USGA Golf House

Legend Links

Rolled up in the Far Hills countryside, the USGA Museum is home to the world's premier collection of golf artifacts and memorabilia. The USGA, the governing body for the game in the United States and Mexico, has since 1972 made its home on a magnificent property that was for many years one of the premier estates of Somerset County. The association completed a major renovation and expansion project that filled the better part of three years. On June 3, 2008, the USGA opened of its new facility - the Arnold Palmer Center for Golf History - and the nation's oldest sports museum has become New Jersey's newest nugget.

USGA Golf Museum
The museum grounds at the USGA headquarters in Far Hills.

Founded in January 1936, about a year before the National Baseball Hall of Fame was established in Cooperstown, N.Y., the USGA Museum was the first museum in the country dedicated solely to sports. In the 72 years since the creation of the museum, the collections have grown to comprise more than 42,000 artifacts, a library of more than 20,000 volumes, more than half a million photographic images, and several thousands hours of historic film, video, and audio recordings. Together, the museum's collections present a comprehensive history of the game's development in the United States over the course of nearly 250 years. They are also the finest collection of golf memorabilia in the world.

Arnold Palmer celebrates at the 1960 US Open.
Below: Palmer at the 1954 US Amateur. Photos courtesy USGA.

The collection forms the heart of the visitor experience in the USGA's new Palmer Center. More than 2,000 artifacts are on display, many for the first time. Among notable treasures, visitors can see the golf clubs, golf ball, and scorecard used by Francis Ouimet during his stunning victory in the 1913 U.S. Open, a remarkable moment in American sports history recently immortalized in the Disney film, "The Greatest Game Ever Played." The galleries document the life and career of Babe Didrikson Zaharias, the Olympic gold medalist turned semi-professional baseball player turned professional golfer who might well be considered the greatest athlete in American history, male or female. In 1954, Zaharias came back from her battle with colon cancer to win the U.S Women's Open in one of the most courageous efforts in the history of sports. , as Visitors will learn that all but two American Presidents of the 20th century were avid golfers as evidenced by clubs and balls used by several chief executives throughout the exhibitions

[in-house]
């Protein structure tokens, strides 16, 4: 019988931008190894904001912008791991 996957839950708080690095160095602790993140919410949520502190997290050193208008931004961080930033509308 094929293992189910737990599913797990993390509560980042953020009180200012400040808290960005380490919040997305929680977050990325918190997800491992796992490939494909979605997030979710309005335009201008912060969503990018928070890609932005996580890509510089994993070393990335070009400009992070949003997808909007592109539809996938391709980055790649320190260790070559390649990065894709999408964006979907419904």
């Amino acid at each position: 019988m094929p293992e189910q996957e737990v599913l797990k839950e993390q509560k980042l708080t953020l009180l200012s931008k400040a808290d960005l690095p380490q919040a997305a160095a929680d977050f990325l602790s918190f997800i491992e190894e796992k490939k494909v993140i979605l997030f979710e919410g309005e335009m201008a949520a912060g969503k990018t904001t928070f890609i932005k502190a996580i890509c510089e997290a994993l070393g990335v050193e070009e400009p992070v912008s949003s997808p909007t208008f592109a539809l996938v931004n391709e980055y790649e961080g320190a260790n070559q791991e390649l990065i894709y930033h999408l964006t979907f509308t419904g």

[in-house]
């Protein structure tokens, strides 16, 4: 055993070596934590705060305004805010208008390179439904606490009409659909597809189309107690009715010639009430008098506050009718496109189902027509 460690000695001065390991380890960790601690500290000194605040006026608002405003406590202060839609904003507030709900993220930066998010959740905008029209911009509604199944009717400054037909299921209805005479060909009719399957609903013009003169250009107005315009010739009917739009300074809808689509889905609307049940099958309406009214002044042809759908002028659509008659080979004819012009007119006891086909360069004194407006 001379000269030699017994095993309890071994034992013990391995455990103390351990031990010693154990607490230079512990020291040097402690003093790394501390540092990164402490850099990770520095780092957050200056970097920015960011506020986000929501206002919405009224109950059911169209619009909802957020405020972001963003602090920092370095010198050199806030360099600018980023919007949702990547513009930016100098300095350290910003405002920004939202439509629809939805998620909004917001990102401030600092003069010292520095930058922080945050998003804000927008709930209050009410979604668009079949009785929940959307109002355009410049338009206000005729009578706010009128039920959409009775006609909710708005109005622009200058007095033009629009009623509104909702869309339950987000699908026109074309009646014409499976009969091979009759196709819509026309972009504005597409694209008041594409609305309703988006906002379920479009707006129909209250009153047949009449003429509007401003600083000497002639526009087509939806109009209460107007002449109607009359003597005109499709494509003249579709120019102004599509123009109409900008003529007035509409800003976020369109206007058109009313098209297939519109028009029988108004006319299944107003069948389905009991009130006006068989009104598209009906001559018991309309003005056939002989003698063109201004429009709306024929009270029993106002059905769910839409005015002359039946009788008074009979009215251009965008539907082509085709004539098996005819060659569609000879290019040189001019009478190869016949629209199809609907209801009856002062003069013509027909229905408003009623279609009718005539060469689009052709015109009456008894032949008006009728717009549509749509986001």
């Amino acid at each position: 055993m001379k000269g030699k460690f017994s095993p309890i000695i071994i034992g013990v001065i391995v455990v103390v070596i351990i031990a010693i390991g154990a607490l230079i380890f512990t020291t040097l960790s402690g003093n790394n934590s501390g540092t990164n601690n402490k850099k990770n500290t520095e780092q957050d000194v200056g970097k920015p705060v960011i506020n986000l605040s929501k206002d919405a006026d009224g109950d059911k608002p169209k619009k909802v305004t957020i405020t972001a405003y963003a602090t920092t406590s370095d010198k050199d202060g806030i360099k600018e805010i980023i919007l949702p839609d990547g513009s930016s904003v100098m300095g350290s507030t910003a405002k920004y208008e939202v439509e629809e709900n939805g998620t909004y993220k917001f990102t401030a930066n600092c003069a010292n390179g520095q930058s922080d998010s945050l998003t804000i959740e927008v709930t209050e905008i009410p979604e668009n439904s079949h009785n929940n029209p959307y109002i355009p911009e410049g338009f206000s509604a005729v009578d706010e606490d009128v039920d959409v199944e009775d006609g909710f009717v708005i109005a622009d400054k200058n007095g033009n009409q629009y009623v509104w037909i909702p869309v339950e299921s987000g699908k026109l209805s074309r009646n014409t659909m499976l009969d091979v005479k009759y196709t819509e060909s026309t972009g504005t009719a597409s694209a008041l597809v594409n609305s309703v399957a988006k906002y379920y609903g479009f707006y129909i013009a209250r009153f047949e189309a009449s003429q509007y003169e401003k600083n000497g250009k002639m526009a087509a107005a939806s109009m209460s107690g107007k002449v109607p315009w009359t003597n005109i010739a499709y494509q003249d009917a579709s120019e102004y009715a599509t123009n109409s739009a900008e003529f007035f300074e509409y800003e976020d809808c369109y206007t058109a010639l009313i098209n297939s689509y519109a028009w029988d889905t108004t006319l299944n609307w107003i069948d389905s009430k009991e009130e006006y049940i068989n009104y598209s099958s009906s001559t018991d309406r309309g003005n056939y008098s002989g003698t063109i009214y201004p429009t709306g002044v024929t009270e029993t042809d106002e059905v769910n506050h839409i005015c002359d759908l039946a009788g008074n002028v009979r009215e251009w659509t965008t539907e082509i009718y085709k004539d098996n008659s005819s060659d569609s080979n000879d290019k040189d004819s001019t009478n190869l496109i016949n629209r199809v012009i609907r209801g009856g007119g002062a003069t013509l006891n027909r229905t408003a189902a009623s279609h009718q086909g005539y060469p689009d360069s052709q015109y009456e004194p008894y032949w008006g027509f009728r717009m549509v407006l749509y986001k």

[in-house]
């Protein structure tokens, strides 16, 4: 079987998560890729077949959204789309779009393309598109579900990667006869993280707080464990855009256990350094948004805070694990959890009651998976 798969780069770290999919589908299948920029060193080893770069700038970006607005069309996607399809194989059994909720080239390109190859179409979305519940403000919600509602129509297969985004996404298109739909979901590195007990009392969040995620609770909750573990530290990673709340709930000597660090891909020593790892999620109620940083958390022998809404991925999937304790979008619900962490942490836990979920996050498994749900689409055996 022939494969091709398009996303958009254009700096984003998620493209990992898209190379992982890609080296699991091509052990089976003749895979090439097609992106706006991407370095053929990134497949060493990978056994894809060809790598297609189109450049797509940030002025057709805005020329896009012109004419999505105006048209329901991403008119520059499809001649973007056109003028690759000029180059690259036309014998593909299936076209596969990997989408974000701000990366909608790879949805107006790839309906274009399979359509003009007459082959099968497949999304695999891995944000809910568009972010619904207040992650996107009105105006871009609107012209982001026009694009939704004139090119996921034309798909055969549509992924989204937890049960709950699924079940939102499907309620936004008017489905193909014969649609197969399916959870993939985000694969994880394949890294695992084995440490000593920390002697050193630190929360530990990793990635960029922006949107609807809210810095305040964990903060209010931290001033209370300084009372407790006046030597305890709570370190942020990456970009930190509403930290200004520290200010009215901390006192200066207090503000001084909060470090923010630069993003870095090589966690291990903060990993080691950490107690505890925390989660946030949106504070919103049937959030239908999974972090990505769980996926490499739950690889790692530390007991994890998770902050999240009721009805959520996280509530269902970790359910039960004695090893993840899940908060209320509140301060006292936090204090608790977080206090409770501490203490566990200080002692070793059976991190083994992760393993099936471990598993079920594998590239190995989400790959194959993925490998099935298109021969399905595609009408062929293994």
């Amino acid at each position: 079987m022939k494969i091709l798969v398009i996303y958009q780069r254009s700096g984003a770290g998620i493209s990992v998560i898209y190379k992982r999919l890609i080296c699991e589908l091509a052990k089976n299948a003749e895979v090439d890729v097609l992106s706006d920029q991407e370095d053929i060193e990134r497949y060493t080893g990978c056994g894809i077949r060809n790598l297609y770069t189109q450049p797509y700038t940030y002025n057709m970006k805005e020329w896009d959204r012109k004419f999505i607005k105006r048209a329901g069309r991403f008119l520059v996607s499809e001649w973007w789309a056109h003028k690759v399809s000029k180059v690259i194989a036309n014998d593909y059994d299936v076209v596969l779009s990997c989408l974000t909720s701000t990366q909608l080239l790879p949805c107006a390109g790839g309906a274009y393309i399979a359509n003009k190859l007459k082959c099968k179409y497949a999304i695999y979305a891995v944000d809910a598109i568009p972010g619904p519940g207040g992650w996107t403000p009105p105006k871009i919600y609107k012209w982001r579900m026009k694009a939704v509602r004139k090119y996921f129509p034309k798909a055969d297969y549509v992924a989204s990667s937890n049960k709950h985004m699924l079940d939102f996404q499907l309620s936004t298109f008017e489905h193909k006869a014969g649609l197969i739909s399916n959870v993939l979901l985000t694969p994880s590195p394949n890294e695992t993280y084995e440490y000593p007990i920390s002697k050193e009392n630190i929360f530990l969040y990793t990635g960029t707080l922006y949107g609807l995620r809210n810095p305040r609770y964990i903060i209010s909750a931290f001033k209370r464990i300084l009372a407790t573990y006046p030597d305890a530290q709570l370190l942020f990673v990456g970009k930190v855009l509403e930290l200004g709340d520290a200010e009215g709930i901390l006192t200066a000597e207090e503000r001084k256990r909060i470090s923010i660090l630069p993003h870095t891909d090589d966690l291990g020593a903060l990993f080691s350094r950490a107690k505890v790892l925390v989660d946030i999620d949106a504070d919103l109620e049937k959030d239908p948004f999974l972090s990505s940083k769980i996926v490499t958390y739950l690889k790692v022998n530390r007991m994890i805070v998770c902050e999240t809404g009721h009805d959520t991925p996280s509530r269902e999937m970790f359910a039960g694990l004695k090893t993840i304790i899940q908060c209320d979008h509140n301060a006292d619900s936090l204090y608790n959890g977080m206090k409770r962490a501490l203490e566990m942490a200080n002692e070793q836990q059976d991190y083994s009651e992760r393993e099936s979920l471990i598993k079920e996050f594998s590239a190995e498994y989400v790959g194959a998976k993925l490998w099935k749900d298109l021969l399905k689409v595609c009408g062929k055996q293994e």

But the exhibits in the new USGA Museum offer much more than vintage golf clubs and golf balls artfully displayed behind glass. The museum staff dug deep into the vast and extensive archives at its disposal. As a result, the new exhibits feature hundreds of historic photographs, as well as numerous multi-media, audio-visual presentations. Visitors also have an opportunity to learn about the game through entertaining interactive displays located through the exhibition galleries.

When they finish their visit inside the museum's walls, visitors can experience a bit of the game's past on the museum's new putting course. Here, visitors will select from a variety of replica golf balls and putters representing various eras in the game's history, and play with them on a newly-constructed, 15,000-square-foot putting green. Armed with the same equipment and technology that the great champions of the past may have used, players are able to understand a bit of the game as it was played in the late 19th or early 20th century.

The focal point of the USGA Museum - in many ways its heart and soul - is the new Hall of Champions, a magnificent space that is the architectural highlight of the Palmer Center. The names of every USGA national champion are inscribed on bronze panels that encircle the walls of the clerestory-lit, oval rotunda. Displayed in three artifact cases that stand at the center of the room are the 13 original USGA national championship trophies, including, most prominently, the United States Open Championship Trophy, representing the game's most prestigious title. Although the USGA Museum is not a hall of fame in the traditional sense, it has created this distinctive way to recognize the more than 500 individuals who have been crowned as our nation's most talented golfers.